Monday, June 27, 2011

The Lesson of NaNoWriMo

For those of you who don't know, NaNoWriMo (or, National Novel Writing Month) is an annual extravaganza where many brave souls join together to try and achieve the impossible: a 50,000-word novel in 30 days. This lovely adventure takes place every November and I have had the privilege of not only participating, but of actually completing the task.

"But what does this have to do with opera?" I hear you all asking. This is not just a moment for me to brag about my extra-opera achievements (because, believe me, that novel was a piece of crap), but to use this idea to explain another.

NaNoWriMo was an adventure in every sense of the word. It had the thrill of starting something new, the frustration of getting stuck after a while, and the joyous exhaustion of falling across the finish line at the last possible moment. I finished with 50,003 words with 3 minutes to spare. But getting there was the most difficult part, because in order to finish on time, you have to write around 2,000 words (or roughly 4 Word Document pages) a day. That means you have to sit your butt down in that chair every single day no matter what and get those words written. NaNoWriMo taught me a new type of discipline and I haven't forgotten that lesson.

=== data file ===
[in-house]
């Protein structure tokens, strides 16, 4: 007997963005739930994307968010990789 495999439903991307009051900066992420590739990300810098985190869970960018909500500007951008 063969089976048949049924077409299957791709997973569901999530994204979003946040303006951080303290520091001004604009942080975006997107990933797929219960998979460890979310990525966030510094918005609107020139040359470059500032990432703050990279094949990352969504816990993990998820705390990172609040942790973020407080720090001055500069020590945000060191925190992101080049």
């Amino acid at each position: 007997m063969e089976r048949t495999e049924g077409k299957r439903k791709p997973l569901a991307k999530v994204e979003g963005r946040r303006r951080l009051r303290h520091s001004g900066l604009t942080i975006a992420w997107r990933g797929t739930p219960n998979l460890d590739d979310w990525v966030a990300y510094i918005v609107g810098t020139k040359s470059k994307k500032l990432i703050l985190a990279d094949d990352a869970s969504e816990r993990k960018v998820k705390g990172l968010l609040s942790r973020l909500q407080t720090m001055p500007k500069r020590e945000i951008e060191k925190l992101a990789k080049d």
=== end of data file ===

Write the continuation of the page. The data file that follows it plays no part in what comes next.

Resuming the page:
When I was given my first assignment with Delaware Valley Opera, I had to learn a 38-page role in 30 days. Not to mention, this role was in Russian, a language that I cannot speak or even read. I was learning it all by rote (aka, by IPA). That meant I had to sit my butt down on that piano bench every single day no matter what and learn/memorize that music. It was a new sort of discipline, but I already knew that I could do it because I'd done it before. I'd made it over that finish line just in the nick of time and I could do it again. It was a matter of discipline and focus.

And I did do it. I finished memorizing the role just in time, just as I thought I would. Every project brings new challenges and this one has been no different. I'm learning so much from rehearsals and from working with older and more experienced singers. I feel so incredibly lucky to be training in this way. But I'm also lucky for my non-opera experiences, because we can learn from anywhere and every lesson is important.

NaNoWriMo and Eugene Onegin together taught me that it's best to try as many things as you can, because you never know when one thing will help you achieve another. The world is a huge web made of connections that you can sometimes not foresee, but are grateful for in the end. I'm happy to be learning and growing and finishing things one day at a time.